Forensic Chemistry Graduate Degree Program Options and Information

Oct 25, 2019

In master's and doctoral degree programs in forensic chemistry, students learn to apply their knowledge of chemical processes to law enforcement investigations or product failures. Details about the degrees follow, along with career and salary info.

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Essential Information

Master's degree programs require a bachelor's degree with completed coursework in chemistry or biological sciences as well as a thesis. For Ph.D., a bachelor's degree in chemical sciences, forensic science or a related field is required. Some programs may require a master's degree, completion of specific coursework, such as analytical chemistry or biochemistry, and may require a passing score on a proficiency exam in relative concepts. A dissertation will also be required. Online courses and programs are available.


Master of Science in Forensic Science

A Master of Science in Forensic Science program can prepare students for several career options by teaching them forensic business concepts and providing them with science-based skills. Students gain the skills necessary to perform forensic lab work, complete quality assurance tasks and provide expert testimony in the courtroom. Programs provide students with the foundation necessary to apply chemistry, forensic biology and genetics skills in a forensic setting. Students should also develop their written and oral communication skills in order to make professional presentations during courtroom proceedings. Graduates of the program compete for positions in laboratories or government agencies. Students receive the training required to become laboratory analysts or forensic scientists through coursework in crime scene investigation, physical evidence and trace evidence analysis. They should also learn how to apply the special analytical skills required to review evidence. Programs may include the following courses:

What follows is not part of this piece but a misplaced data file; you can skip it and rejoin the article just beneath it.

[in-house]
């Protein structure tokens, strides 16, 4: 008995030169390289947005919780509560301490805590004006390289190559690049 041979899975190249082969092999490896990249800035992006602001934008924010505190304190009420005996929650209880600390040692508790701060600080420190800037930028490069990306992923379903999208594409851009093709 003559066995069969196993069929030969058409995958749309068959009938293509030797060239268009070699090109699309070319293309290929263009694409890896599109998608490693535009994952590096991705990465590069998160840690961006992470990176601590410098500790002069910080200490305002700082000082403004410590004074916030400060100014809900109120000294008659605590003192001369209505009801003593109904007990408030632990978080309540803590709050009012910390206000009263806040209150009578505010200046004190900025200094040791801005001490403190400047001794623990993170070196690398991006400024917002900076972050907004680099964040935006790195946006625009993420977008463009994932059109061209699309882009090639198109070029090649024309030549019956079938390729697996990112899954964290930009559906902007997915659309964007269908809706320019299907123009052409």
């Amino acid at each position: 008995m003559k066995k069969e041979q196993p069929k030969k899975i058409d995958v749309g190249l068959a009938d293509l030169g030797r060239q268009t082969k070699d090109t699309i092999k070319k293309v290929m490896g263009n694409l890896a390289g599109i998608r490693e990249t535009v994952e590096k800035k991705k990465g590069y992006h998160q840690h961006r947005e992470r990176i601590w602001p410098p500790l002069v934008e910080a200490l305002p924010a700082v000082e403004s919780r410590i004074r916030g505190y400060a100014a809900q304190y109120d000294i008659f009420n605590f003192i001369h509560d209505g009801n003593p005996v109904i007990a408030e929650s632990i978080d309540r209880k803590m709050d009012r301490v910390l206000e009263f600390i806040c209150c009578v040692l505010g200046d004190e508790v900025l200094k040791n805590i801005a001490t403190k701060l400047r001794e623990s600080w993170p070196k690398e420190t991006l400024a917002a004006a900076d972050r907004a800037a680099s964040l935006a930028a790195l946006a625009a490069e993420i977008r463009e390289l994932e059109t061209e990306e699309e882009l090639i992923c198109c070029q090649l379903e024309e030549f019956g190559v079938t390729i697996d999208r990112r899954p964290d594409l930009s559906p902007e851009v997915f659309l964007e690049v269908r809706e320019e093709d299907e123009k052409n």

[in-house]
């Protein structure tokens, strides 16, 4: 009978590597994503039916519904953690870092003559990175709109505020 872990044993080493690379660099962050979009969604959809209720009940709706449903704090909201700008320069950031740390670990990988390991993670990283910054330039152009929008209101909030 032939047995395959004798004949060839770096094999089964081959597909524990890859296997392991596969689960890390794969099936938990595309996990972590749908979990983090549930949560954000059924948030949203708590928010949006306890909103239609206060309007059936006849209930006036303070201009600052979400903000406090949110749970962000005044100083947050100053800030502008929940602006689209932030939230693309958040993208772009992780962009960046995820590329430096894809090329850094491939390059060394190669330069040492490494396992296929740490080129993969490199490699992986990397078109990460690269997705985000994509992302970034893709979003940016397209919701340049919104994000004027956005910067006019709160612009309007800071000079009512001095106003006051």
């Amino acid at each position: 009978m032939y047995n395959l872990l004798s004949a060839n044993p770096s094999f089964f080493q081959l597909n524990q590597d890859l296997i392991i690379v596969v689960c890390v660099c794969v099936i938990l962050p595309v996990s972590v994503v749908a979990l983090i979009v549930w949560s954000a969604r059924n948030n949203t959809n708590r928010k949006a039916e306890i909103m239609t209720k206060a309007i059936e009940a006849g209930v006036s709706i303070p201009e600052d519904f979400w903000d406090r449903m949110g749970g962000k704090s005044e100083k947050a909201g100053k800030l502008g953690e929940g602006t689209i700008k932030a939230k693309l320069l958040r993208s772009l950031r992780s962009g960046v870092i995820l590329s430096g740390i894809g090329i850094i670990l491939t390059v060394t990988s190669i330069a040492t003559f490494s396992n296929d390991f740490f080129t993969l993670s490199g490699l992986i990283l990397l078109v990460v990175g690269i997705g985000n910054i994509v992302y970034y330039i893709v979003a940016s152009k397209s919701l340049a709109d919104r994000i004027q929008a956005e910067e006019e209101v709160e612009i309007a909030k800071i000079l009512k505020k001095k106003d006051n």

• Forensic science and law
  • DNA technology
  • Forensic serology and toxicology
  • Analytical methods in forensics
  • Medicinal chemistry
  • Forensic drug analysis

Doctor of Philosophy in Forensic Chemistry

The Ph.D. program prepares students for research opportunities related to current issues in criminal forensics. For example, students have the opportunity to focus on research projects such as the uncovering and investigation of ultra-trace elements at crime scenes or the typing of DNA at disaster sites. Students can pursue multiple career options, including opportunities as scientists or postsecondary educators. Students learn a range of concepts in genetics, explosives, drug enforcement and toxicology. Some programs allow students to tailor their program by choosing a concentration in biochemistry or analysis. Programs may include the following coursework:

  • Population genetics
  • Forensic analysis of biological materials
  • Explosives and accelerants
  • Forensic toxicology
  • Spectroscopic techniques

Popular Career Options

Graduates of forensic chemistry programs gain the scientific skills necessary to pursue careers in crime laboratories, government agencies or coroner's offices. Programs should provide the business intelligence required to act in several professional roles. Popular career options include the following:

  • Forensic scientist
  • Pathologist
  • Trace evidence examiner
  • Forensic odontologist
  • Forensic toxicologist

Employment Outlook and Salary Info

Graduates of Ph.D. programs may pursue careers as medical scientists. Medical scientists may further specialize in a subject area such as serology or toxicology. The U.S. Bureau of Labor Statistics (BLS) reports that medical scientists could expect estimated job growth of 8% from 2018-2028, which is as fast as the average (www.bls.gov). The BLS reveals that medical scientists earned a median annual salary of $84,810 as of 2018.

Individuals interested in the specialty can enroll in a master's degree program in forensic science that contains courses in forensic chemistry. A doctoral program (Ph.D.) might appeal more to individuals who are interested in teaching forensic chemistry at the university level or working in consultation or medical science research.

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